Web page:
– In the days and weeks before Byron Smith killed two teenage intruders in his home, neighbors and friends saw him sleep-deprived and scared because of prior burglaries, they testified Friday in Smith’s nationally watched murder trial.

“He just looked very upset and fearful and shaky,” longtime neighbor Georgia Anderson told the court, saying she almost didn’t recognize Smith when he showed up at her door shortly after a burglary that took place a month before the shootings.

Defense attorneys continued to build their case that the former State Department worker had become increasingly afraid in the fall of 2012 after several break-ins to his home and his adjacent property.

Smith claims that he acted in defense of himself and his home when he killed 18-year-old Haile Kifer and 17-year-old Nick Brady, cousins who broke in and went down his basement steps about 10 minutes apart on Thanksgiving Day.

Prosecutors wrapped up their case Thursday after presenting Smith’s own chilling surveillance audio of the shootings. They argue Smith waited in ambush for the teens and went beyond the law by shooting the teens after they were no longer a threat.

Smith faces life in prison if found guilty on charges of first-degree premeditated murder. The Morrison County jury will have to decide whether he acted as a reasonable person would have under the circumstances. The trial has become the latest flash point in the national debate over how far a person can go to defend self and property.

On Friday, William Anderson, Georgia’s husband, testified for the defense that Smith came over after an Oct. 27 burglary appearing “severely” frightened. That break-in was “number 5 or 6,” Anderson testified that Smith told him.

City alderman and cemetery superintendent Brian-Paul Crowder testified that he stopped by Smith’s property the Saturday before the shootings and Smith looked afraid while answering the door. Smith was “terribly worried because he had been broken in so many times,” Crowder said.

The testimony capped an often-contentious week among the lawyers trying the case, including Friday as the trial was delayed for several hours. Defense attorney Steve Meshbesher had tried to call a firearms expert to the stand to testify about the effects of shooting a gun, including adrenaline and auditory ringing. But after much discussion outside the courtroom, the judge ruled against allowing it.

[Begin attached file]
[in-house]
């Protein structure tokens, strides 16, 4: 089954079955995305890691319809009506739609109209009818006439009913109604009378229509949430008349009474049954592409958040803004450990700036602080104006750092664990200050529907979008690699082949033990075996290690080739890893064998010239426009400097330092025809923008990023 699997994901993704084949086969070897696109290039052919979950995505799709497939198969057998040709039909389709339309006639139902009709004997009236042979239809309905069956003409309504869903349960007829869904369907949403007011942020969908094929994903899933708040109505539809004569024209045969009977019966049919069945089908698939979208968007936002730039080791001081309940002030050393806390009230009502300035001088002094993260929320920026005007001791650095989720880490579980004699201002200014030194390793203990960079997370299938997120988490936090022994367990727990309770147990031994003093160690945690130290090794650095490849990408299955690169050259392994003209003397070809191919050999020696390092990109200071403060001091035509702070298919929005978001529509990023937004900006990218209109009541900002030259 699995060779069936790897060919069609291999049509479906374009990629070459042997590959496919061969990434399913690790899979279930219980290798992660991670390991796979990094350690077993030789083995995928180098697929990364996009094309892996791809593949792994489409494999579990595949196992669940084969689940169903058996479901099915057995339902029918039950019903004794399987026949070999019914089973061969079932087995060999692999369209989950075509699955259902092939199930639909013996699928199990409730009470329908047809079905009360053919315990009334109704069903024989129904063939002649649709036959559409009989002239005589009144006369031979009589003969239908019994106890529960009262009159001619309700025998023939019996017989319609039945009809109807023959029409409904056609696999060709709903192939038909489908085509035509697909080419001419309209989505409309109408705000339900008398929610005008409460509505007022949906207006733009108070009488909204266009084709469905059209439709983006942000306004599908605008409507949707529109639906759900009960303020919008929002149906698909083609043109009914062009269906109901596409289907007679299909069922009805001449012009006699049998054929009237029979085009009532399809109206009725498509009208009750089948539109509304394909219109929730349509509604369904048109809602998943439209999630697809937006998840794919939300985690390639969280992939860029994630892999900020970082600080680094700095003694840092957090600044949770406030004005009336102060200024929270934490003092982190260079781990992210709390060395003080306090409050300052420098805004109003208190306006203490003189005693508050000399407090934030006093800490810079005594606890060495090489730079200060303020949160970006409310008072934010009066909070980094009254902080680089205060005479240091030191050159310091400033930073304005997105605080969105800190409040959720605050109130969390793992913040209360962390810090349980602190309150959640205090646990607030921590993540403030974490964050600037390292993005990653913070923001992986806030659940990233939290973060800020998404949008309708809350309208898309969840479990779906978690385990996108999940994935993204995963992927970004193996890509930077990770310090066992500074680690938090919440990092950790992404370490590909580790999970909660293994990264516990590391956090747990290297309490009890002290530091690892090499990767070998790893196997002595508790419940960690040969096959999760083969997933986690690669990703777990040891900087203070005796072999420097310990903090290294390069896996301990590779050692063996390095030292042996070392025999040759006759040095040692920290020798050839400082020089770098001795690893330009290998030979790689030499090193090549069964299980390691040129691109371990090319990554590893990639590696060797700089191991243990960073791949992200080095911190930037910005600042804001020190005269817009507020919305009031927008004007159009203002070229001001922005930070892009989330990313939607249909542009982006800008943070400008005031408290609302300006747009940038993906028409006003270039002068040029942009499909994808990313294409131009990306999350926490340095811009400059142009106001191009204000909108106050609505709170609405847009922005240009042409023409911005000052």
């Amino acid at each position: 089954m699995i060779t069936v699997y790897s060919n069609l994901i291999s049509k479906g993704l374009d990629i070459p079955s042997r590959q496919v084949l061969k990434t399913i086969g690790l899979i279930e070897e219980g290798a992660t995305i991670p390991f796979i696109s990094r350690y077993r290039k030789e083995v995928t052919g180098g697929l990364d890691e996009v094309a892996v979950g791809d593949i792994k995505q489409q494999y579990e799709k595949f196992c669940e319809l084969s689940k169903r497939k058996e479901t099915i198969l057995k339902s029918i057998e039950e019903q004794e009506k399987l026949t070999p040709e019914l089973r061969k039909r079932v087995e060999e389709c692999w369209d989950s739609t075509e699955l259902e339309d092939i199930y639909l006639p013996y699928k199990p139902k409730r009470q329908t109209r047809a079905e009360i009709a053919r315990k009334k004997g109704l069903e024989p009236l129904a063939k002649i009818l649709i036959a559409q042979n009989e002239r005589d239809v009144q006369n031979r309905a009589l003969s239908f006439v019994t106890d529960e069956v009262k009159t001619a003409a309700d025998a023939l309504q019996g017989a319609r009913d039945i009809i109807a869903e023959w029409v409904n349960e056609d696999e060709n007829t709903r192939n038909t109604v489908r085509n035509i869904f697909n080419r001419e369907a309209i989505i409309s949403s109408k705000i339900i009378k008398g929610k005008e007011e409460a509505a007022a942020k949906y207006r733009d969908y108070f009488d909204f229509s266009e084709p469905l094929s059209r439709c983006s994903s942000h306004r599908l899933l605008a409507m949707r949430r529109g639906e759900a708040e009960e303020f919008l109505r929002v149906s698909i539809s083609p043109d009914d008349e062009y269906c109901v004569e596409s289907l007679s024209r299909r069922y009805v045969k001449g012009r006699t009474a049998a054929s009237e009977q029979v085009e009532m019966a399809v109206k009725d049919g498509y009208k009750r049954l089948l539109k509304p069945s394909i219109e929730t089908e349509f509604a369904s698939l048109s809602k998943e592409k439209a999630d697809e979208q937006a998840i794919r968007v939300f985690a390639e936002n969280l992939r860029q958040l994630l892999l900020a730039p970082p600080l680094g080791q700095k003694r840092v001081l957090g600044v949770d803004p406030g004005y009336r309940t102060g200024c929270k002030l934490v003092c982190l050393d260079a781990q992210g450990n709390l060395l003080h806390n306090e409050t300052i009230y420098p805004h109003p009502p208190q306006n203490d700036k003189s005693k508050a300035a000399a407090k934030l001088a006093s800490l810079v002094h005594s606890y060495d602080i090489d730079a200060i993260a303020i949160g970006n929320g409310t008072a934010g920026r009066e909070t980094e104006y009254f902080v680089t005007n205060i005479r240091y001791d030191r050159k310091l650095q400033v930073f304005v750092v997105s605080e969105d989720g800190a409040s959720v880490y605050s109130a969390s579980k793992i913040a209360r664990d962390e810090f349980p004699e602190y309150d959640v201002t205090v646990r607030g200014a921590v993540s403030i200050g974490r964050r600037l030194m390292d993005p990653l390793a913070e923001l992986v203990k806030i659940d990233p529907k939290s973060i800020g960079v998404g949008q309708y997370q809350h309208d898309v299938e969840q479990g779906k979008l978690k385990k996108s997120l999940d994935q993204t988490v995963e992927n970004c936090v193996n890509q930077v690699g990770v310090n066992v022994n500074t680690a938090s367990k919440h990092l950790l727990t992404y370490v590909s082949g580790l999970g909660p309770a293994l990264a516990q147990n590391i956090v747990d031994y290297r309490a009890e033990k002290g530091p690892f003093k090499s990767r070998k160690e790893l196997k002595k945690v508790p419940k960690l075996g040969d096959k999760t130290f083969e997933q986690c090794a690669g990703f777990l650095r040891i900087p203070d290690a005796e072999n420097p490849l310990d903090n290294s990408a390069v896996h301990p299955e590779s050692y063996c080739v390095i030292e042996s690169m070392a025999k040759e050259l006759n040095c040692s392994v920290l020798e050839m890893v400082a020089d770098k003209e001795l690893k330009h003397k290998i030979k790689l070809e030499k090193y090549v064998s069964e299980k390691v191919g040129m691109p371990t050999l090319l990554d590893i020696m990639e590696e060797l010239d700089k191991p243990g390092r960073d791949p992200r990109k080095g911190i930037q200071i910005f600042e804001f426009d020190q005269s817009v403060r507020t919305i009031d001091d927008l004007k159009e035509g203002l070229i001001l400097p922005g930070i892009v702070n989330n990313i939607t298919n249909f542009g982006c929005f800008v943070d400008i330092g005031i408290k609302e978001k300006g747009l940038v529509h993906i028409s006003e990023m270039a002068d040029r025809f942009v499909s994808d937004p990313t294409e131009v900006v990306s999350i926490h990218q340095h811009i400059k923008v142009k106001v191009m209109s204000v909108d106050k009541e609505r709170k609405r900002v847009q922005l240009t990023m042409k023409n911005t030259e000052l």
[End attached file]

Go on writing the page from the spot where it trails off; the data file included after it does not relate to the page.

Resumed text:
Earlier Friday, sheriff’s deputy Jamie Luberts testified that he had met with Smith for a follow-up to the burglary investigation in mid-November and discussed security cameras that Smith had installed.

Luberts testified that Smith told him he had been sticking around his property because he wanted to catch whoever was breaking in. Luberts said he told Smith that if he happened to catch anyone he should call the sheriff’s office right away.

After the shootings, Smith waited until the following day to call Anderson, asking him to find him a lawyer, according to testimony. Anderson then alerted authorities at Smith’s request, he said.

Under cross-examination from prosecutor Brent Wartner, Anderson testified that Smith told him he had “solved the break-ins in the neighborhood.”

Anderson testified that he had “great suspicion” that a neighbor girl was watching Smith come and go from his property. But he denied telling Smith’s brother that Smith had moved his truck the day of the shootings to see if anyone would come to his house when he was away.

Sheriff Michel Wetzel also took the stand. Defense attorneys questioned him about how, after the shootings, an unnamed person led Wetzel to a gun that had been stolen from Smith in a prior burglary.

Meshbesher said outside the courtroom that he wanted the jury to see photos of the 12-gauge semiautomatic shotgun so they could understand what Smith feared might be used against him by thieves.

Defense attorneys are not saying whether Smith will take the stand. Closing arguments are expected early next week.